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When Should Employers Hire a Workers' Comp Lawyer?

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Knowing When Your Small Business Needs a Workers' Comp Lawyer

When an employee is injured on the job, the employer is responsible for their medical bills and other costs related to their injuries. Although small businesses and start-ups rarely encounter employee injuries, workers' compensation insurance protects your business from becoming financially crippled by any potential lawsuits that could arise.

When there is an on-the-job injury, the employee files a claim for workers' compensation. Typically, all expenses for the injury are covered by your workers' comp insurance. There are, however, times when the matter can escalate to a lawsuit. It is those times when you would want to consult a workers' comp lawyer for advice and counsel.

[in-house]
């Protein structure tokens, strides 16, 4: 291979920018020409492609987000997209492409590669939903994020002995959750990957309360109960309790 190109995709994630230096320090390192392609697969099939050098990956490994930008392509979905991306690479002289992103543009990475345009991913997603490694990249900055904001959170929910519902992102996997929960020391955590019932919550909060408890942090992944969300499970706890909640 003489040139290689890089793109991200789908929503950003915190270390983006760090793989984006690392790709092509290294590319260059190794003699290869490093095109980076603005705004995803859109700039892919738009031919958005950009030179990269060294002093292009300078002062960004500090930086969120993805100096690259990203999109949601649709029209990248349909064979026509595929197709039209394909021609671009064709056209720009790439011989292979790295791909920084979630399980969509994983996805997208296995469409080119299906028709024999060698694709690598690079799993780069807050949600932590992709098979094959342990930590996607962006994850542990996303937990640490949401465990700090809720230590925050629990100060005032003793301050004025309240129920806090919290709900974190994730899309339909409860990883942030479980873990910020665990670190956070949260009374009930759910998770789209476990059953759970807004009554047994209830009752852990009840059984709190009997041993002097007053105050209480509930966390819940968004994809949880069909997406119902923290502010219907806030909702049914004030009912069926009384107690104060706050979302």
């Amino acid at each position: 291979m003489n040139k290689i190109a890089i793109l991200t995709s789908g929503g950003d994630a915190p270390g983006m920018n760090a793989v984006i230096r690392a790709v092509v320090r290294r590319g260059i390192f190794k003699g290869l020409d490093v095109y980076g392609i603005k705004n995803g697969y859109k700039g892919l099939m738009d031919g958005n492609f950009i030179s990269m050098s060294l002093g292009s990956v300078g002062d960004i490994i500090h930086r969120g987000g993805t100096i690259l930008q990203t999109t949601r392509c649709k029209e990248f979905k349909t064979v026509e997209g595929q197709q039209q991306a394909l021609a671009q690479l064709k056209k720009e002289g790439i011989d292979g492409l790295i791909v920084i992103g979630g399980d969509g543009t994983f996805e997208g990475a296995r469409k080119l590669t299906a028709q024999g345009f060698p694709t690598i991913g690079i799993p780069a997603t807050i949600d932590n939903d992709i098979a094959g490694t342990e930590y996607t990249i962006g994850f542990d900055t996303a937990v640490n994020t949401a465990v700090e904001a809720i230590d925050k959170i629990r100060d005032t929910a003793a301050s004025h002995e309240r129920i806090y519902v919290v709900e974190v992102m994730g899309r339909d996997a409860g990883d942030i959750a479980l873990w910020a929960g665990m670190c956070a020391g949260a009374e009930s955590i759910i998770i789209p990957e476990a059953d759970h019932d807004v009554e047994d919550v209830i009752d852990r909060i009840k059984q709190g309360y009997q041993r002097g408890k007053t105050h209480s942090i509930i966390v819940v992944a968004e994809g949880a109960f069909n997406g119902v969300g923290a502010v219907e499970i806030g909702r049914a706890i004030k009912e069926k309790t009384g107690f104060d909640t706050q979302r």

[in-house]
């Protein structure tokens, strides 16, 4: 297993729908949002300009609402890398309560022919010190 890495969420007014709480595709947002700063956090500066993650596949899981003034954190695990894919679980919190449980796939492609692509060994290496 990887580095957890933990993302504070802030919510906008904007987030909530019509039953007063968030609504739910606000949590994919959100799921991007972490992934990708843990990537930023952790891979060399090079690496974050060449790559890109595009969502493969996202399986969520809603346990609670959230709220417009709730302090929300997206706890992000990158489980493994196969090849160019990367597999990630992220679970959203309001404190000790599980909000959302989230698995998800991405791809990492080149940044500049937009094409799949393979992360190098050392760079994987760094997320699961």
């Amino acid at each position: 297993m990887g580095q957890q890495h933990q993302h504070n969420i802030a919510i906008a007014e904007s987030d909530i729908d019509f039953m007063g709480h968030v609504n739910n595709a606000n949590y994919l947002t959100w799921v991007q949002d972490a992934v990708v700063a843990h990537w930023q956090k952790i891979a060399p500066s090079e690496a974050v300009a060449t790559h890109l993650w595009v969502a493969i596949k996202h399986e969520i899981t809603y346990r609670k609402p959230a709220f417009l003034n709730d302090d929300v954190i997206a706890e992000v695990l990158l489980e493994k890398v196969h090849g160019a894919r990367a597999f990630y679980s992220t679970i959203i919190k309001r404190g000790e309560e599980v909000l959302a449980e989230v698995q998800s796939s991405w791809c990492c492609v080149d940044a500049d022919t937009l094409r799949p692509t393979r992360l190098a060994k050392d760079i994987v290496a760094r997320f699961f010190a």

Does Workers' Comp Protect the Employer?

Workers' comp will cover your business should an employee bring a suit against that business with claims of negligence. All lawsuit costs and damages are covered through the workers' comp insurance. Ultimately, even if it was not a legal requirement, workers' comp insurance is an excellent investment for companies of all sizes.

Workers' Compensation Requirements for Start-Ups

Starting a small business sounds so easy at the beginning. Once you begin to realize the amount of money required to run a business, including monthly expenses, legal requirements and the many options related to each, you may begin to look for ways to save money or cut corners. When it comes to workers' compensation insurance for startups, this could be a bad idea.

As a legal business, you are required by both federal statute and state regulation to be covered against workers' comp claims. Should you not carry enough coverage, you could be vulnerable to heavy fines. If you are under-insured and there is an employee injured on the job, you could be held negligent and subject to a substantial settlement amount.